At the Emirates Institute for Banking and Financial Studies (EIBFS), we have worked closely with the Ministry of Presidential Affairs, the UAE Central Bank, and the Insurance Authority, to guarantee a swift launch of the new system in January 2017. We have been overwhelmed by the proactive involvement of top management from both banks and insurance companies for the initiative.

In fact, throughout the past six months we have conducted a series of training sessions for the majority of local banks and insurance companies informing them of the new points system before its implementation. The new system has been greatly appreciated by them, and the regulators have taken many suggestion on board while fine-tuning the final guidelines.

Following its launch, all banks and insurance companies operating in the UAE will be allocated their Emiratisation target points by the Central Bank and Insurance Authority respectively. The system offers a distinct feature, where target points for banks are based upon operating income, and insurance companies’ target points will be based on gross written premiums. This ensures a high level of fairness, as smaller banks would have lower targets and larger banks would have to achieve higher targets — a remarkable shift from the current model.

After they receive individual targets from their respective regulators, banks and insurance companies will have two major tools to help achieve their targets. These are referred to as the ‘input’ and ‘output’ points under the point system.

The ‘input point’ tool rewards the training and development effort made by these institutions in developing the skill set of their Emirati workforce. This is measured using a quantitative methodology based on the investment made in training their Emirati employees. This is a paradigm shift from the quota system, as the banks and insurance companies receive their due reward for their effort, and get further incentivised for developing the skill sets of their Emirati employees.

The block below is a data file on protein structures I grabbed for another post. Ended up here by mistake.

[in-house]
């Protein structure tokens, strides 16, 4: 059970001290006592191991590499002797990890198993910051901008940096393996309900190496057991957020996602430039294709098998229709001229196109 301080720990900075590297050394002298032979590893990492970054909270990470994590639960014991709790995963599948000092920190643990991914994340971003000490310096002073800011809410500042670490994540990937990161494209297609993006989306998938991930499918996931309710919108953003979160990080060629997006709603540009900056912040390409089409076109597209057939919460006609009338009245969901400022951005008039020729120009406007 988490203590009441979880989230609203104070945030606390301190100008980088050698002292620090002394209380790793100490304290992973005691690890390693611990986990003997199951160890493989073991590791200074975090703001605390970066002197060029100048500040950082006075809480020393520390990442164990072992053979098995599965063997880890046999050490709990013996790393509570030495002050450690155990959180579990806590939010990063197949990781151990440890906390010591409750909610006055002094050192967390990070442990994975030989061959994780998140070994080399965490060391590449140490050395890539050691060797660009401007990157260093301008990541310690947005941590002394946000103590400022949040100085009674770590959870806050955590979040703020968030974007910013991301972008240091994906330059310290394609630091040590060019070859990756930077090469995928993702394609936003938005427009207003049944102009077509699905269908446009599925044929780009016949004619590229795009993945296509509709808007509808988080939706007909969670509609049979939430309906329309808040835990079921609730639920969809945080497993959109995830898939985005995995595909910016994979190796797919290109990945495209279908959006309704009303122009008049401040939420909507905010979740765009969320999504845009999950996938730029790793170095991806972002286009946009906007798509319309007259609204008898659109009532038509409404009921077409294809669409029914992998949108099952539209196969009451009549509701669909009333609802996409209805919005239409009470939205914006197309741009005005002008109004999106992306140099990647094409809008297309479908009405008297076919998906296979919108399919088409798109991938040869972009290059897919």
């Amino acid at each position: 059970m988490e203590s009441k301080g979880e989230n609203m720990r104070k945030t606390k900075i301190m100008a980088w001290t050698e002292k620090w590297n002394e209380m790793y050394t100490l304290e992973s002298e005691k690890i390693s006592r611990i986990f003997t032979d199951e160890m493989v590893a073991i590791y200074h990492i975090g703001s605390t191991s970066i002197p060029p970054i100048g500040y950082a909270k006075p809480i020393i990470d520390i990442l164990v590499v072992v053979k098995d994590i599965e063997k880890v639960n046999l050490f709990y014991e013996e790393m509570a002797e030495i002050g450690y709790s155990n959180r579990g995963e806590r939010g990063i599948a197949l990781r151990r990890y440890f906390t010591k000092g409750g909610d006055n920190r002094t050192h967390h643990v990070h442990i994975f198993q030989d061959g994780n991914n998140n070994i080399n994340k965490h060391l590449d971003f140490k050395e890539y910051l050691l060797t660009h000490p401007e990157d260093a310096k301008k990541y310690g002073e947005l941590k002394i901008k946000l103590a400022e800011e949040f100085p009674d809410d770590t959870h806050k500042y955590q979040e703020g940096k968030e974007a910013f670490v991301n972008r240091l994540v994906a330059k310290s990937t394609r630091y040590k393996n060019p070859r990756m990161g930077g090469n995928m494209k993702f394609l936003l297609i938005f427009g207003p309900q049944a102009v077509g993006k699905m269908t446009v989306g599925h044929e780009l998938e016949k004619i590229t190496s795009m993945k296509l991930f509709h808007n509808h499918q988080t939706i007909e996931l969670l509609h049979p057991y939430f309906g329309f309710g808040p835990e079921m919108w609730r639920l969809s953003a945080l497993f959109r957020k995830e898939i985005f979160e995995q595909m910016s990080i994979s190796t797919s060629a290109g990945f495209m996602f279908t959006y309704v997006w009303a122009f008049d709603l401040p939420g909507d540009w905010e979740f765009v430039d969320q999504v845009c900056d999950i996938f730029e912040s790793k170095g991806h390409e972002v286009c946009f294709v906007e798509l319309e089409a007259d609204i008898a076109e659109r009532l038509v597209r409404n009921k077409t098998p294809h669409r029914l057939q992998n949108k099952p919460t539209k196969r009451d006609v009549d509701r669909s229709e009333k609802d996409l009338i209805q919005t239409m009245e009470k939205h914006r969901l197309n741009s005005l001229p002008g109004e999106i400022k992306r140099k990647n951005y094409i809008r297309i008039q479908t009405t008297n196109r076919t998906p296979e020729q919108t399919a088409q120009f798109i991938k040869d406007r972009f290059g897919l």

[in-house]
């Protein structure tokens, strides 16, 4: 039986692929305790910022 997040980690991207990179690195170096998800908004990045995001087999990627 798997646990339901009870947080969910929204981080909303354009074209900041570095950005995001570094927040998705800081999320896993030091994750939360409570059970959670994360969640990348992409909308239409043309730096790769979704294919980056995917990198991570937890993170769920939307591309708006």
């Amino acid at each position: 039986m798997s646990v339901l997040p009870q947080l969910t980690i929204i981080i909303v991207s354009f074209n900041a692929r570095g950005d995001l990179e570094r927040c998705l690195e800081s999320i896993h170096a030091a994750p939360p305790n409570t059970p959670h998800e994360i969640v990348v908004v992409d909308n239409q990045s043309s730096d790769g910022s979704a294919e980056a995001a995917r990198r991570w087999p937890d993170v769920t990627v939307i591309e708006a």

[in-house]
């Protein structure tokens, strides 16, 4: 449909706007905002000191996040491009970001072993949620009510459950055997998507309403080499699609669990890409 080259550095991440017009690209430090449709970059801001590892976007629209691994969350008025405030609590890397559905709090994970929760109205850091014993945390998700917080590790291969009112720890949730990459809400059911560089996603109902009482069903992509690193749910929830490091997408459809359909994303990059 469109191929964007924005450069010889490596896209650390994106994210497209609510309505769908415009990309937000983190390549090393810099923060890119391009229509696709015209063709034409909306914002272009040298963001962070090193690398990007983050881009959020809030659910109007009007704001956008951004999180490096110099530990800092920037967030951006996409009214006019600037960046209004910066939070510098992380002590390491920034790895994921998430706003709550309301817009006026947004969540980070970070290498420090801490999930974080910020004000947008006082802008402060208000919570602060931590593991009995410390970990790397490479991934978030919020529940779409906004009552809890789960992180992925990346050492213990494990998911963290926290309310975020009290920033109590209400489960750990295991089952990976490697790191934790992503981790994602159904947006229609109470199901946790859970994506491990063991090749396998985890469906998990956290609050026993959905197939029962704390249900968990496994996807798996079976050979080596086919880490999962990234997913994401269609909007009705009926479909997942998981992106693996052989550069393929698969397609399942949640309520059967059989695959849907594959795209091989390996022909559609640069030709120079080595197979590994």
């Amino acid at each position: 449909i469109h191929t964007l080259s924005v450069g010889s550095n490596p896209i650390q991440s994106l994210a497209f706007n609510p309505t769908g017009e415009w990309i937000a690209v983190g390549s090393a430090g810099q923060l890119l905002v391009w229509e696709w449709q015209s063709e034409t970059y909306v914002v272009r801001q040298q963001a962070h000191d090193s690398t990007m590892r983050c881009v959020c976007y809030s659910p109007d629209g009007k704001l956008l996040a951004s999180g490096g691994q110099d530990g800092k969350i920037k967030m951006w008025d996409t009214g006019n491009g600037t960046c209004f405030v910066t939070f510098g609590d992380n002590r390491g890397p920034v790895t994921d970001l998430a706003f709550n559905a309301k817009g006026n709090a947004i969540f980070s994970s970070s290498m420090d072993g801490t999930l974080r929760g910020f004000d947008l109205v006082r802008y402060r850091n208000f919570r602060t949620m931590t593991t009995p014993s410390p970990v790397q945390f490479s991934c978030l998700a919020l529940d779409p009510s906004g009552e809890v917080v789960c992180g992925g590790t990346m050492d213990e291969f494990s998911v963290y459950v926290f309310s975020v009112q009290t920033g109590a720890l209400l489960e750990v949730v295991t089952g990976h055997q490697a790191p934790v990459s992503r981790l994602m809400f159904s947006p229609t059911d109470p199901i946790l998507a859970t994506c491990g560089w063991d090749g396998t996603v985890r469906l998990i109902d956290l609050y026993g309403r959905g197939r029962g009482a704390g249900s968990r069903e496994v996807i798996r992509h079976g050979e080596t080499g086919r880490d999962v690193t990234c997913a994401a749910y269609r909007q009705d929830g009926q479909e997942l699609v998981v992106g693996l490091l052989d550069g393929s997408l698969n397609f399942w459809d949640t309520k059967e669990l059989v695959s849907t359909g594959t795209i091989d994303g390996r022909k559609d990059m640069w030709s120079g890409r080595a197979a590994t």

The ‘output point’ tool, measures the rewards based on actual job creation and the quality of jobs being created. The banks and insurance companies can score high points under this parameter if they have Emiratis working in senior and mid-level positions rather than the non-managerial roles. For instance, an Emirati in a senior management role fetches five points to the institution, while an Emirati in a non-managerial role fetches just one point. Through this method, institutions are further encouraged to develop the skill sets of Emirati employees so that they can move up to higher level roles.

Additionally, another key highlight of the system is that institutions will attain double rewards in the form of points — for every Emirati employee who occupies a “critical position”. Critical positions are roles specified by the Central Bank and Insurance Authority which range from entry-level positions to higher roles in select departments.

Today, a large majority of Emirati employees work in entry-level positions in retail banking roles, with no scope for advancement. By implementing this mechanism, Emiratis can progress beyond entry-level positions.

In closing, the new point-based system should prove to be a significant motivator for Emiratis in the financial sector to excel in their line of work and attain higher level positions — thus contributing to the nationalisation efforts and human capital goals initiated by the Government.

The writer is Director of the Training Department at Emirates Institute for Banking and Financial Studies.